CHINA / SOCIETY
Taiwan scholar, former official sue Tsai and other DPP officials for politicalizing pandemic
Published: Jun 12, 2021 03:39 PM
Medical personnel wait before taking the Moderna vaccination against the COVID-19 coronavirus at a Hospital in New Taipei City, the island of Taiwan, on June 9, 2021. Photo: AFP

Medical personnel wait before taking the Moderna vaccination against the COVID-19 coronavirus at a Hospital in New Taipei City, the island of Taiwan, on June 9, 2021. Photo: AFP


 
A group of Taiwan people have sued Tsai Ing-wen, Taiwan's regional leader, and others in her Democratic Progressive Party (DPP) for politicalizing the pandemic to benefit themselves. One scholar accused them of adopting policies which "severely endanger people's lives and health" amid the island's ravaging new COVID-19 wave.

Chang Ya-chung, a Taipei-based political scientist and member of the Kuomintang (KMT), and Chung Chin, former director-general of Taiwan's information office, and others filed a lawsuit on Friday to the Taiwan Taipei District Prosecutor Office against Tsai, Su Tseng-chang, head of Taiwan's executive body, and Chen Shih-chung, the head of Taiwan's health authorities.

Chang said that the death rate of Taiwan's COVID-19 infections has stayed above the world average with a recording close to 3 percent. Yet Tsai, along with other two Taiwan officials, not only thwarted the mainland's help of vaccines, but also supported Taiwan local vaccines, which have not gained WHO recognition. 

The scholar accused those three officials of misconduct, desire of profiting themselves and "killing people with policies."

Taiwan's regional authority has rejected 30 million doses of BioNTech-Fosun vaccine preordered by Taiwan pharmacopolists in 2020. At the same time, it fooled its people by saying the importation of vaccines was obstructed by Chinese mainland intervention.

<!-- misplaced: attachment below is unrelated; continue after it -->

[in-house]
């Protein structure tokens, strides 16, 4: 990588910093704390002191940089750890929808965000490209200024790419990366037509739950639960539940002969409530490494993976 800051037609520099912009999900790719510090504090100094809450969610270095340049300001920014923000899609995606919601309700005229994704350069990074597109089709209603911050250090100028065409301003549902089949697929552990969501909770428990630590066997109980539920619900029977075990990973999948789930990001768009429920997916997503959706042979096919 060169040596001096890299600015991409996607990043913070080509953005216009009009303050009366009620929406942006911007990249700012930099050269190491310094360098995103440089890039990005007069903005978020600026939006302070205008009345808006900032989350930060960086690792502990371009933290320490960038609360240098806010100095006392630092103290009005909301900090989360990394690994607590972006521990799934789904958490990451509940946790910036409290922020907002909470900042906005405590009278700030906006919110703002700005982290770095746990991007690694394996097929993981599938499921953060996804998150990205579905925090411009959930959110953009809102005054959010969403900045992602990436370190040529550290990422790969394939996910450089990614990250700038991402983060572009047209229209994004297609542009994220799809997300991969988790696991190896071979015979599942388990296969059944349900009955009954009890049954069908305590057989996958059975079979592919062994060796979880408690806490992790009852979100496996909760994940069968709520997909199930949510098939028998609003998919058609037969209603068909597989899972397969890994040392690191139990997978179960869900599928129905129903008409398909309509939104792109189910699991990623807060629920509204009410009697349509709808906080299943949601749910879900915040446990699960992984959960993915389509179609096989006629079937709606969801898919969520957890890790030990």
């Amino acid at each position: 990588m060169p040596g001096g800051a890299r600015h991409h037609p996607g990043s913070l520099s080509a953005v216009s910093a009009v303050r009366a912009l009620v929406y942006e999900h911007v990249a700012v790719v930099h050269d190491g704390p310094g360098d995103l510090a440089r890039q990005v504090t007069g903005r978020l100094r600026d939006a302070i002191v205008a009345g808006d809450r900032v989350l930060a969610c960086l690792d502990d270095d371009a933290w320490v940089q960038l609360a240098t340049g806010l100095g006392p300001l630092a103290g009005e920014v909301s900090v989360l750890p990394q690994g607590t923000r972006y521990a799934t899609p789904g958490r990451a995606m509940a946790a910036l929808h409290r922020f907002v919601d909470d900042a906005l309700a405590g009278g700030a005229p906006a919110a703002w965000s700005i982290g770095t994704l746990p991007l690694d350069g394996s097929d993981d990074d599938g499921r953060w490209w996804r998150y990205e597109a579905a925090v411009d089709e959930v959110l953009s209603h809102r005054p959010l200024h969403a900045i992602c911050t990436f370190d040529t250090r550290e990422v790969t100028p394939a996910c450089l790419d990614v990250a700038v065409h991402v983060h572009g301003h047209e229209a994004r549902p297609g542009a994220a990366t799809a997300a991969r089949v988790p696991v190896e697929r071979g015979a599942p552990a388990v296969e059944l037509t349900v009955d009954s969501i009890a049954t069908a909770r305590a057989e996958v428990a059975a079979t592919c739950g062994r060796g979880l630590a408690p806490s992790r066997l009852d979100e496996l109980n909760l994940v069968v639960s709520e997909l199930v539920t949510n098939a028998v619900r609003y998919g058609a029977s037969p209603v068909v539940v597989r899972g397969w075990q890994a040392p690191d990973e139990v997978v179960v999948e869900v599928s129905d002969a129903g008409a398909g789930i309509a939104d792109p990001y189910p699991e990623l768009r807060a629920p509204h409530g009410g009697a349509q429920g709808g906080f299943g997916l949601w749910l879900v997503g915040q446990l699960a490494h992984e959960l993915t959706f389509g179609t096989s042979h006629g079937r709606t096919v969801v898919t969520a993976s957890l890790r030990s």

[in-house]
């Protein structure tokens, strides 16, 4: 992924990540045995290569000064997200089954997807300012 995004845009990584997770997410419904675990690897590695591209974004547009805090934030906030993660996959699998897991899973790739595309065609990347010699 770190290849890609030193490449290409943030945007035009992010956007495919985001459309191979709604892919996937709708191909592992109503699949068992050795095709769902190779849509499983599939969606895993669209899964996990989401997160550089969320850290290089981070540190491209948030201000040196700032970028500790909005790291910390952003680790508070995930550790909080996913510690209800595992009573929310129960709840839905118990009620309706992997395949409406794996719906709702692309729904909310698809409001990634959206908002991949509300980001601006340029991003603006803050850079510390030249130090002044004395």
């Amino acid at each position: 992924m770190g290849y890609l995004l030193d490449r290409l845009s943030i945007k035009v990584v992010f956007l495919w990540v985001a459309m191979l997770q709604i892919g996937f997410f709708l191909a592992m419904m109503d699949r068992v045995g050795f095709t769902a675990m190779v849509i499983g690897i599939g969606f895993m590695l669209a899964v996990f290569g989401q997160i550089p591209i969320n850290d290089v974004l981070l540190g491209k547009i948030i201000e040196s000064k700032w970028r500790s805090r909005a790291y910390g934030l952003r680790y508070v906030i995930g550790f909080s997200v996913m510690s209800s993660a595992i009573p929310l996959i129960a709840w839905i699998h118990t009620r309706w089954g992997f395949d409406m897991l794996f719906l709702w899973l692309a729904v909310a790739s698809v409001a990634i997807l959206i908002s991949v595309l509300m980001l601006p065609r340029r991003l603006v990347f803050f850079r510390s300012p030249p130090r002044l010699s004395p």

When the island of Taiwan faced worsening COVID-19 situation in late May, people in Taiwan began to donate vaccines they purchased from the Chinese mainland and other countries, including 5 million doses from Sinopharm and 5 million vaccines produced by BioNTech which were purchased by Chang himself. Yet Tsai's secessionist authority rejected those donations, citing excuse of administrative procedures, at a time when the island is still facing severe shortages of vaccines, according to Chang. 

Then, before the vaccine produced by Medigen Vaccine Biologics Co releases its Phase-II trial data, Tsai on May 18 asked people on the island to take the vaccine in July. This fueled the soaring of the company's stock price. Chang said by doing this, Tsai is under the suspicion of interfering with the stock market to benefit others.  

Then Tsai announced on May 31 that they will purchase 5 to 10 million vaccines from the company, a decision Chang said goes against scientific and rational policymaking. 

Chen Pei-jer, a scholar with Taiwan's top research institution, resigned last week from the island's COVID-19 vaccine review committee. Chen criticized Tsai for making comments that could put pressure on the vaccine review committee to approve vaccines made in Taiwan.

Tsai authorities' action of forcing people to use locally produced vaccines, which haven't undergone a Phase-III trial, has sparked public outrage in Taiwan. Tsai on Friday apologized for the loss of lives in the island due to the COVID-19 outbreak. 

Global Times
blog comments powered by Disqus